The Congress today said the Union budget was a “totally wasted opportunity” and accused the government of having “wrong” priorities with lesser outlays for various sectors including defence, agriculture and food.
“The general consensus was that it was a totally wasted opportunity. It beat the drums to a march that was not there,” senior Congress spokesperson and former finance minister P Chidambaram said. He said the country expected that at the end of the budget session there would be greater clarity about the state of the economy, but it is not so.
“Unfortunately, there is no such clarity. At the end of the session, we are no wiser than we were at the beginning of the session. The best that can be said about Budget was that no more harm was done to the economy,” he said. Chidambaram also criticised the Finance Bill for having non-money matters in “flagrant violation of accepted norms and conventions” and the sole purpose of doing so was to avoid scrutiny in Rajya Sabha.
“It was an assault on the Constitution of India. We hope that courts will pronounce on the legality of such devices,” he told reporters. He said the Finance Bill was passed as a Money Bill when it will be apparent to anyone familiar with Article 110 of the Constitution that it ceased to be a Money Bill upon the addition of matters falling outside Article 110.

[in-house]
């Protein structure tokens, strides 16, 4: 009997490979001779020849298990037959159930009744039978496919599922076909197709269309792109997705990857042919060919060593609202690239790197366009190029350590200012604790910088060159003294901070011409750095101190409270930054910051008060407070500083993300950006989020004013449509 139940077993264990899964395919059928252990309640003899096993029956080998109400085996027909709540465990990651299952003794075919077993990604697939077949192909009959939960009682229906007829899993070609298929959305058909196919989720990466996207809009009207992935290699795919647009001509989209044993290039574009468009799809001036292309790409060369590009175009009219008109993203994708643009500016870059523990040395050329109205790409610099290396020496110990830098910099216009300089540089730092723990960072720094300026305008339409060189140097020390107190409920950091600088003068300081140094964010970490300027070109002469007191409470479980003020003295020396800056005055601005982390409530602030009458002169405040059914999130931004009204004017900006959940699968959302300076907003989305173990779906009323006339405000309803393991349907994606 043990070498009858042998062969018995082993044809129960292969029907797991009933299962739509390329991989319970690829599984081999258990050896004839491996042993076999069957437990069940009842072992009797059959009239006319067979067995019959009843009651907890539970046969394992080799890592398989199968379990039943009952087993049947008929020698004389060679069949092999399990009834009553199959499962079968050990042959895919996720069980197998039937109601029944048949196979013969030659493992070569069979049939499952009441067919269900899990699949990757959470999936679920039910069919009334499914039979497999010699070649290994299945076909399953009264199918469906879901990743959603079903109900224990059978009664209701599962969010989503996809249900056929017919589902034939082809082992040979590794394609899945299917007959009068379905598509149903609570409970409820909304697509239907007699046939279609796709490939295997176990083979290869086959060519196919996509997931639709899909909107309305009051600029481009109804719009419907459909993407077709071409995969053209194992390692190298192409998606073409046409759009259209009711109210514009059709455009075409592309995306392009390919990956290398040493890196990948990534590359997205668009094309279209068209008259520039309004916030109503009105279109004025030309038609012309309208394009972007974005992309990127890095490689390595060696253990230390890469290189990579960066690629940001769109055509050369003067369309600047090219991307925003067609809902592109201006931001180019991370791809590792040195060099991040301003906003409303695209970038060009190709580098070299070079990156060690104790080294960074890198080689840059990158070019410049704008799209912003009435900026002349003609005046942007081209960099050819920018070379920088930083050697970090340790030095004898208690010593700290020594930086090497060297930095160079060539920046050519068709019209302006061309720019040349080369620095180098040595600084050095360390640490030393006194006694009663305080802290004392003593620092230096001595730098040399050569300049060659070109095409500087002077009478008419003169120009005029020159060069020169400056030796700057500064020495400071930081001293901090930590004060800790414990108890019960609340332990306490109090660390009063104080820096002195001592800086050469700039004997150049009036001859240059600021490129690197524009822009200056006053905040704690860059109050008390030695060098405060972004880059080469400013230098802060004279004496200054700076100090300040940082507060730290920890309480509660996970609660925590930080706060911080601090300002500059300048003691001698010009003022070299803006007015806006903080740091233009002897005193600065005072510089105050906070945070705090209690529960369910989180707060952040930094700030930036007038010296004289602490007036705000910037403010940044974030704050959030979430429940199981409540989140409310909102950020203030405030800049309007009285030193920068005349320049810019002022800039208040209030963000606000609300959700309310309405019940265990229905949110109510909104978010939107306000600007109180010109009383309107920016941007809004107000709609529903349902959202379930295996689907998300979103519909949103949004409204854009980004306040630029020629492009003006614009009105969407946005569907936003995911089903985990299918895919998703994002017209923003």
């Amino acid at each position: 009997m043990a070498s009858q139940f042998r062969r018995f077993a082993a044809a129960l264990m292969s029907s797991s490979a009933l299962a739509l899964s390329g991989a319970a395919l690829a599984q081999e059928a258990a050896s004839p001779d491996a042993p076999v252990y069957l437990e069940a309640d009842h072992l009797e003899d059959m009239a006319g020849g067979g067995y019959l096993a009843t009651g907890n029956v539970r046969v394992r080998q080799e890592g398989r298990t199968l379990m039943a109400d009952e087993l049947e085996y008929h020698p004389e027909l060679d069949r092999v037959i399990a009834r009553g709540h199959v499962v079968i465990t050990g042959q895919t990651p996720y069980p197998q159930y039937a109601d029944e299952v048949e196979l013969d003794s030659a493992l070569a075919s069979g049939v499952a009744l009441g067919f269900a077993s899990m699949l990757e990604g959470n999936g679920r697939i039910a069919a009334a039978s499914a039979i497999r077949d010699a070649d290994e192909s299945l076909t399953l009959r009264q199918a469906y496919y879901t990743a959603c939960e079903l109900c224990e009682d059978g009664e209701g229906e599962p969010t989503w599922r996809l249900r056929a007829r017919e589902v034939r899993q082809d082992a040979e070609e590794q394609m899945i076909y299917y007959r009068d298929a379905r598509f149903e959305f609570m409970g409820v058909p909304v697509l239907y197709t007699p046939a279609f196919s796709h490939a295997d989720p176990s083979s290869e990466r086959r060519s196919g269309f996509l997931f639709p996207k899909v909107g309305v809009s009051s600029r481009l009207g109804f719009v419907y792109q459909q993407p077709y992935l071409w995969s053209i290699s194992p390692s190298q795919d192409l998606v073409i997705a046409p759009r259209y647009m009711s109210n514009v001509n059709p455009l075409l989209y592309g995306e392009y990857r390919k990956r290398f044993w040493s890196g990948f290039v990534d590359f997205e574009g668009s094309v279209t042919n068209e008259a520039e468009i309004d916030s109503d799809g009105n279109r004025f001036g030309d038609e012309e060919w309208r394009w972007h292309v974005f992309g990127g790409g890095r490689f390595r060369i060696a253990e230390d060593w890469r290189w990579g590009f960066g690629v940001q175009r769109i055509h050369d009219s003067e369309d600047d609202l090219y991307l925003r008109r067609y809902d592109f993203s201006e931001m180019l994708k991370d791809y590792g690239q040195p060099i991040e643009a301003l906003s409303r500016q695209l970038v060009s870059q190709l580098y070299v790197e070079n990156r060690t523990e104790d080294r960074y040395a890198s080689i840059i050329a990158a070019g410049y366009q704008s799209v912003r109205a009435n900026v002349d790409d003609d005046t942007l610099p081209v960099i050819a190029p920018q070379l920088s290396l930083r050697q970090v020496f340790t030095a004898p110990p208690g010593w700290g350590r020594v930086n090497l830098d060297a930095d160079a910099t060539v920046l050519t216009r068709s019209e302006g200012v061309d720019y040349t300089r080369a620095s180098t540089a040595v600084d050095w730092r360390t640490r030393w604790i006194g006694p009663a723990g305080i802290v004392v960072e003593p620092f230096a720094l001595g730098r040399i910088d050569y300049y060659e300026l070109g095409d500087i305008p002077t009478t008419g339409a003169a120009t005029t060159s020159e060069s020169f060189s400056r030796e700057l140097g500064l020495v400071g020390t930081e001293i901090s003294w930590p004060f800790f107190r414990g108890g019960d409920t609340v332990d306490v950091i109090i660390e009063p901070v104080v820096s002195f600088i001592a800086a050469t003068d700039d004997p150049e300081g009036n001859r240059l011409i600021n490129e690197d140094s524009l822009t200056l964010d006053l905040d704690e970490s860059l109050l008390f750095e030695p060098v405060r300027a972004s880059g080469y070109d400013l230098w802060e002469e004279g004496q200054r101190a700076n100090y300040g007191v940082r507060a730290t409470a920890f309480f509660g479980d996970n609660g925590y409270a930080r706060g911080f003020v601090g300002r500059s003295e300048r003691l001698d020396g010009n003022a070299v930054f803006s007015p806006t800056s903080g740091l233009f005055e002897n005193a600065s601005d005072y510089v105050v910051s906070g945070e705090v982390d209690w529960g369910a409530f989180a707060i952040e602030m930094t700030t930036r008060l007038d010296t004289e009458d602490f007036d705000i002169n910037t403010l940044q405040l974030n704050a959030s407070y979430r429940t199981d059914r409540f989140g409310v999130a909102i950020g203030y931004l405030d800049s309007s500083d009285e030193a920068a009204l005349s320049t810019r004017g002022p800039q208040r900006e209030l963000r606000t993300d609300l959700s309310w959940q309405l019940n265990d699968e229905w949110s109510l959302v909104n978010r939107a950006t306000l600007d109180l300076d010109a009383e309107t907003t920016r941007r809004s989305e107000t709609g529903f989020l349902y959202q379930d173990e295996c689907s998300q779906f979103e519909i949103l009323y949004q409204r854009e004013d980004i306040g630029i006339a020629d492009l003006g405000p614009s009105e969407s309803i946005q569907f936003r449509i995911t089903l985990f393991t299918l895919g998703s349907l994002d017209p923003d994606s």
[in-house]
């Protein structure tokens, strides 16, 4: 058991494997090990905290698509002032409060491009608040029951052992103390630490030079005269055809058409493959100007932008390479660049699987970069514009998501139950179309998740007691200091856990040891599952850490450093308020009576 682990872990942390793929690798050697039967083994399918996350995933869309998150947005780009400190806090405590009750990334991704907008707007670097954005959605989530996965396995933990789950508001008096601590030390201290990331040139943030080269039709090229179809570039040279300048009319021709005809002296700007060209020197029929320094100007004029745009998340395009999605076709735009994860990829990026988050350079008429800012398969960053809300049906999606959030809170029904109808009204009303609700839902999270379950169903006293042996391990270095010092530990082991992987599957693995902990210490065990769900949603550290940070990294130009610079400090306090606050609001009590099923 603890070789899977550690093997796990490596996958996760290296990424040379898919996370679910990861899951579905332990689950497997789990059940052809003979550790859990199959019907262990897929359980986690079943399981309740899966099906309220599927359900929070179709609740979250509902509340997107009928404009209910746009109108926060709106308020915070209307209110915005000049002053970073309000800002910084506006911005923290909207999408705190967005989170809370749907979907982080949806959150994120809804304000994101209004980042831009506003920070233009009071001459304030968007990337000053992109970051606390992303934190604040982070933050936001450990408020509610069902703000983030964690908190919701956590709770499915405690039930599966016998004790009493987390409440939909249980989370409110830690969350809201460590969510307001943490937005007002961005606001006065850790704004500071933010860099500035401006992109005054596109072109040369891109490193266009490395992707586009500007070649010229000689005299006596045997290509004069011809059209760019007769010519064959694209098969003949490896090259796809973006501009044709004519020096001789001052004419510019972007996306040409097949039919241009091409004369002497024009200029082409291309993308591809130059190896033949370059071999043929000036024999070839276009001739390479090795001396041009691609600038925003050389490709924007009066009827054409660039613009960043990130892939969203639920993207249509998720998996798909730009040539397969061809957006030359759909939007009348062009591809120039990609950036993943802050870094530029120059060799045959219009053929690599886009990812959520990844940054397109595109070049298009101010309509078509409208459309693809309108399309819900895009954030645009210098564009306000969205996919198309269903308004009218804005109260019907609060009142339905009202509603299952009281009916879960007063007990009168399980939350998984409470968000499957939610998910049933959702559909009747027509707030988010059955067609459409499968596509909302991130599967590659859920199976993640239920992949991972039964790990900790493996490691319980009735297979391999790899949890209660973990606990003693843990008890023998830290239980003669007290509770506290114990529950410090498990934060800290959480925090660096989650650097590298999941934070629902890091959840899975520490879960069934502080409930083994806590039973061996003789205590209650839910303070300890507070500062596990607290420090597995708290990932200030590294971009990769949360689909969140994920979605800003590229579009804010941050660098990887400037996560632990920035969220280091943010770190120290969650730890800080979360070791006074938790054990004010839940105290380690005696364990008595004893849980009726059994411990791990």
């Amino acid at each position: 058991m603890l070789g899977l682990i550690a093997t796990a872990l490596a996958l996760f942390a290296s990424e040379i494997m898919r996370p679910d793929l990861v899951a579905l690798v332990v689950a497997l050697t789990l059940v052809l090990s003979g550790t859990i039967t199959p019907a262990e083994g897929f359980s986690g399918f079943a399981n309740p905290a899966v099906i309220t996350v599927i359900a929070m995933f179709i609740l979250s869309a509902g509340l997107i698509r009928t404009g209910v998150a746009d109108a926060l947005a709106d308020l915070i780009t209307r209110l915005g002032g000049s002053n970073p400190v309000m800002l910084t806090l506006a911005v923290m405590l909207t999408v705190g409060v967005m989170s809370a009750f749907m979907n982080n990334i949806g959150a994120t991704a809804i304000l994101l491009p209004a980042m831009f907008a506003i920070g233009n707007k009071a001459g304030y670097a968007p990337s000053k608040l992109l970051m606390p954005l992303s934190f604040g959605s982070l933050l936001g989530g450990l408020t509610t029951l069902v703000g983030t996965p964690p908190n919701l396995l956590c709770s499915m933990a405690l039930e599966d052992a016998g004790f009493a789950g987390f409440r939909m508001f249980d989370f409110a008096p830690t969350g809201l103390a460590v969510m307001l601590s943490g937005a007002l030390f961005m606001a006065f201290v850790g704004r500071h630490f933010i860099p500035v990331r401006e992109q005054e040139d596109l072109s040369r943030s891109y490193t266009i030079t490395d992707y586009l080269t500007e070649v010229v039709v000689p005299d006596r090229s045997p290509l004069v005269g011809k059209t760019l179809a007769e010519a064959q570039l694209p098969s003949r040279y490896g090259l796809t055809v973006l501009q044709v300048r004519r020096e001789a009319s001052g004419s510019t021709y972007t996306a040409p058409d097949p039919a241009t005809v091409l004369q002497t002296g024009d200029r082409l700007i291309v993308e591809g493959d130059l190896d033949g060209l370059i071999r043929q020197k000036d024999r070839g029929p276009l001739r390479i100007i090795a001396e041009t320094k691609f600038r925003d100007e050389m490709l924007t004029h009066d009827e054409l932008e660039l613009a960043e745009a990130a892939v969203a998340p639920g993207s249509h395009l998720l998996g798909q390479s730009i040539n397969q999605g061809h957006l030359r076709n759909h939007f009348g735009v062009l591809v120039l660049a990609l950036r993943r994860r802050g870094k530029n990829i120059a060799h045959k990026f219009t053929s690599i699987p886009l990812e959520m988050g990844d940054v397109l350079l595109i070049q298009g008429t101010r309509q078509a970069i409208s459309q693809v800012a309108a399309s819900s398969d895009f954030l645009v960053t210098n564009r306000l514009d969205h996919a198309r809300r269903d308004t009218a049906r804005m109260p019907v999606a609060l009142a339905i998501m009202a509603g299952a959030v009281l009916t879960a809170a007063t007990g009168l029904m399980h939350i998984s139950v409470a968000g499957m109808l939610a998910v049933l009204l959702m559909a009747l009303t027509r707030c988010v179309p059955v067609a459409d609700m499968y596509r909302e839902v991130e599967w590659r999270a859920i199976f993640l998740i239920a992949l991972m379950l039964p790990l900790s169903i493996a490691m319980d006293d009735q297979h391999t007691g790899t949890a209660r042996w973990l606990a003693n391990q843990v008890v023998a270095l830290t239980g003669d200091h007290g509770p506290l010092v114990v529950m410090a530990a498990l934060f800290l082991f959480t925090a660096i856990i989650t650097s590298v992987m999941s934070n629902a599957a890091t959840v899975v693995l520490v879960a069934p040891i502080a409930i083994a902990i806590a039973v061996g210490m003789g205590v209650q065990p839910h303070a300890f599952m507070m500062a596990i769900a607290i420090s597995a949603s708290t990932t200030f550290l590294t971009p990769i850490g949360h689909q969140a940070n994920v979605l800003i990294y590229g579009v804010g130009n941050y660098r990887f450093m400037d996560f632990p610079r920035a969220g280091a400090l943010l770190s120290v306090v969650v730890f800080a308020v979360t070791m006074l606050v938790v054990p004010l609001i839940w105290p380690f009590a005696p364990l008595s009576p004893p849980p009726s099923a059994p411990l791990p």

The Congress leader said his party had pointed to many unacceptable provisions in the Finance Bill like the amendment to the Income-tax Act and the provisions relating to electoral bonds. “The first is an example of tax terrorism and the second is intended to make political funding more opaque and more partial,” he said.
Chidambaram dubbed the GST Bills as “imperfect bills” and wanted that October 1 was the right time to introduce GST in the country, instead of the current July 1 deadline. On the Appropriation Bill, he said the priorities of the government were wrong and the most affected areas were Defence, Agriculture, MGNREGA, Fertiliser Subsidy, Food Subsidy and PMGSY.
“All of them will receive less funds as percentage of GDP this year than in the previous year,” he said. He also noted that between January 2015 and January 2017, Gross Bank Credit to all industries increased by a meager Rs 7,413 crore, which was only 0.29 per cent and the IIP increased by a mere 1.1 per cent, from 189.2 to 191.3.
The Growth of Gross Fixed Capital Formation was 6.1 per cent in 2015-16, while in 2016-17 this plummeted to 0.57 per cent. The actual growth of economy is moderate, he said, and growth is moderate growth as according to Labour Bureau only 1.09 jobs have been created.
“We have seen jobless growth. This must be viewed against the promise to create 2 crore jobs every year,”he said.